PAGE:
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There’s a conversation that I have over and over again. I mention to someone I’ve met that I’m a photographer, and they start to talk about how they really want to get some photos taken of their family, and then they say “…but our kids aren’t that well behaved.” The number one reason people give me for not getting family photos done, over and over again, is some variation on how bad their kids are. And I tell them “get the photos anyway.” Maybe you even want to take a look at our spring mini-sessions.

Here’s the thing – your kids are probably not that bad. I know that trotting your little family out in front of a stranger must feel like just shining a spotlight on every parenting fail you’ve ever made, but I’m totally not judging you. Even before I had my son, I was pretty familiar with how children operate – I have young kids in my family, I have friends with kids, I’ve been to Target. A lot of shoots end with parents apologizing for their children doing basic, expected kid stuff. It’s like how people will apologize for the mess in their house when it looks nicer than my house has ever looked, ever. Anyone photographing families knows that children are unpredictable, and easily distracted, and these are just challenges that you accept as a photographer that works with families. Unless junior is running down cats with a BB gun, we’re not gonna have a problem.

And you know you’re going to want those photos later. People are forever telling you to enjoy every moment, because it goes so fast, and I can just HEAR you rolling your eyes. But they do grow up fast, and your family changes over time, and it’s nice to have some photos with all of you in them. Having a camera on your phone makes it super easy to take a million photos of your little ones, but it’s harder to get you in with them. A few years down the road, you’ll be able to show those kids what their family used to look like. You’re recording history. Think about how you feel looking through old albums of your own family, that’s what you’re giving your kids and your grandkids.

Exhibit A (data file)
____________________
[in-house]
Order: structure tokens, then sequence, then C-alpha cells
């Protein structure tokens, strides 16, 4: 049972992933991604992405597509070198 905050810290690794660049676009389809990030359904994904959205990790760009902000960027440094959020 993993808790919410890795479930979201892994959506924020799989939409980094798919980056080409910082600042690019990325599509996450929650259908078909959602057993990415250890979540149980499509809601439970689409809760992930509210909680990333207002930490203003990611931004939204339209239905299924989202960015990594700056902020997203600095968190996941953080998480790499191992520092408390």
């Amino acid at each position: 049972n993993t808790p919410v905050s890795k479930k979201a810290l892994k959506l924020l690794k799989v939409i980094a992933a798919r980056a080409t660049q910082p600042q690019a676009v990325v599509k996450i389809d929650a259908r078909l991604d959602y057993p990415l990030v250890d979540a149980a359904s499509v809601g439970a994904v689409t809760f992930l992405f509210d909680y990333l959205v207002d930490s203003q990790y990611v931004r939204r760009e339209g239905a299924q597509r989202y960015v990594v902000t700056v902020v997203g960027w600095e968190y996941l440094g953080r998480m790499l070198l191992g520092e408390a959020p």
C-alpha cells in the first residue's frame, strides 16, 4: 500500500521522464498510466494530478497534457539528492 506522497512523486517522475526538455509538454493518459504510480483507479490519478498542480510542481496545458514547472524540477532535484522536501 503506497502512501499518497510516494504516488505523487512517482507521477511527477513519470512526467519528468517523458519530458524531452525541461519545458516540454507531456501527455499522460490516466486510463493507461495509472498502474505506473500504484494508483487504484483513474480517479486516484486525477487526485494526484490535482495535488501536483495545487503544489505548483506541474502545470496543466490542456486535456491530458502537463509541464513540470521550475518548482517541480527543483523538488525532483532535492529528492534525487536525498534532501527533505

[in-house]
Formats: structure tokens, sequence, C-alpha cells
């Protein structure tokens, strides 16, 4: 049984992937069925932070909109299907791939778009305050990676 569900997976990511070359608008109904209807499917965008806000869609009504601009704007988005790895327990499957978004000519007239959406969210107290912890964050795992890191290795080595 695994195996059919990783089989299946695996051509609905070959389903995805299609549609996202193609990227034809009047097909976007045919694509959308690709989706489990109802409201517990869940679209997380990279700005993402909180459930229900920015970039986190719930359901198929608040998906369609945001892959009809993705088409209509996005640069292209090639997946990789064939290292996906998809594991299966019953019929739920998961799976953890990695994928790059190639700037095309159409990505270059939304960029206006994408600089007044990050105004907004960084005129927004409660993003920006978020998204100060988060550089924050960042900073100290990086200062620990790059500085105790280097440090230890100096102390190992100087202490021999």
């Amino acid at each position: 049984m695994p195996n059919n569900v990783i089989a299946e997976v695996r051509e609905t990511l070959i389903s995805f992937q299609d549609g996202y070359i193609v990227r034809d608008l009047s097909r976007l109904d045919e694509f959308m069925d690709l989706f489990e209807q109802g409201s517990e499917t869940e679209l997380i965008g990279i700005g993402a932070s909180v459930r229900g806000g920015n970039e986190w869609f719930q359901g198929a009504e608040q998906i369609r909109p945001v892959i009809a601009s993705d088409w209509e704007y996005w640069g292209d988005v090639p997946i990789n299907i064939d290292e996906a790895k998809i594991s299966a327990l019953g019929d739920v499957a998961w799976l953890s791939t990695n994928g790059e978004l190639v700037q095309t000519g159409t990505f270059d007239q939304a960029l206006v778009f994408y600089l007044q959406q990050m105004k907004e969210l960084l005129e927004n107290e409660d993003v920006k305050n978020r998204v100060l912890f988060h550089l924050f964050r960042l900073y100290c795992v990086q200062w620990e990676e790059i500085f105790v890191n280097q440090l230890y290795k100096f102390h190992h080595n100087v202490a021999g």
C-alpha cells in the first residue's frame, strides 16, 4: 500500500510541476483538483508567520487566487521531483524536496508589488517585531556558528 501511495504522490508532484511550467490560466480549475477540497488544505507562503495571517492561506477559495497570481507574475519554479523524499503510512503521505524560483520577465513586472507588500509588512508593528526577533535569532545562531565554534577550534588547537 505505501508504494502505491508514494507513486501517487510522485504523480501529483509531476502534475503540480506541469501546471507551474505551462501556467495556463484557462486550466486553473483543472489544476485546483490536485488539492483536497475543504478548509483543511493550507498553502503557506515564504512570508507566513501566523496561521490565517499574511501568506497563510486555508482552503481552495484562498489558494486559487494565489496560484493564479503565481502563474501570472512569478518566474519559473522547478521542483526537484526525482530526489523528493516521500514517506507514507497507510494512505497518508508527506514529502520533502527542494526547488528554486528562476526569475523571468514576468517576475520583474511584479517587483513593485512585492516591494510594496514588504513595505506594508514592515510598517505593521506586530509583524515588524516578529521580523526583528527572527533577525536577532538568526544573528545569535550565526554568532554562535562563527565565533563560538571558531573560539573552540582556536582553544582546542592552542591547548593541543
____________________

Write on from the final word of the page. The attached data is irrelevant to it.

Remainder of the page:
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So how do you optimize your chances for having a lovely time getting family photos?

1. Manage your expectations.
Your kids might be rowdy. Someone might cry. Your teenager might be in a mood. These things happen, so just try to be flexible and roll with it. If you go into it thinking that your whole family will be ready to rock this photo shoot, exactly on time, and be perfect angels for an entire afternoon, you’re sort of asking to be disappointed. Families are messy, it’s cool.

2. Give yourself time.
I don’t know how I can still be surprised by how long it takes to get a baby out of the house but… good Lord does it take a long time to get a baby out of the house. And older kids treat being asked to put on shoes like a war crime. This is pretty much good advice across the board, but especially when you’re working with kids, pad that timeline. Not just for the getting ready and out the door portion of the day, but give yourself a few hours to do the shoot itself. If you don’t feel so rushed, it’ll be less stressful when your little one gets obsessed with a turtle at the park and can’t be bothered to sit in your lap right this second.

3. Get comfortable.
I’ve done family shoots in people’s homes, in parks, at museums, in Station Square downtown. Get your people somewhere that they’re comfortable and happy. If the great outdoors gives you hives, stick to the city. If everyone’s happier at home, where all their stuff is, you don’t have to live in a Martha Stewart style mansion to get beautiful photos. Oh, and if you don’t want your kids to make a beeline for the playground, don’t take them somewhere that they can see the playground BUT MOM IT’S RIGHT THERE JUST FOR A MINUTE.

4. Give them something to do.
This works great for kids, but is surprisingly effective for adults, too. You want natural looking photos of your family interacting together, give them something to do! I did a shoot at the Children’s Museum that was a lot of fun for everybody. And those playground shots can actually be adorable. Taking photos while you’re doing an activity (even if it’s just walking around the park) gives everybody something to think about aside from the camera in their face. Plus, you’ve got everybody together, why not make a nice day of it?

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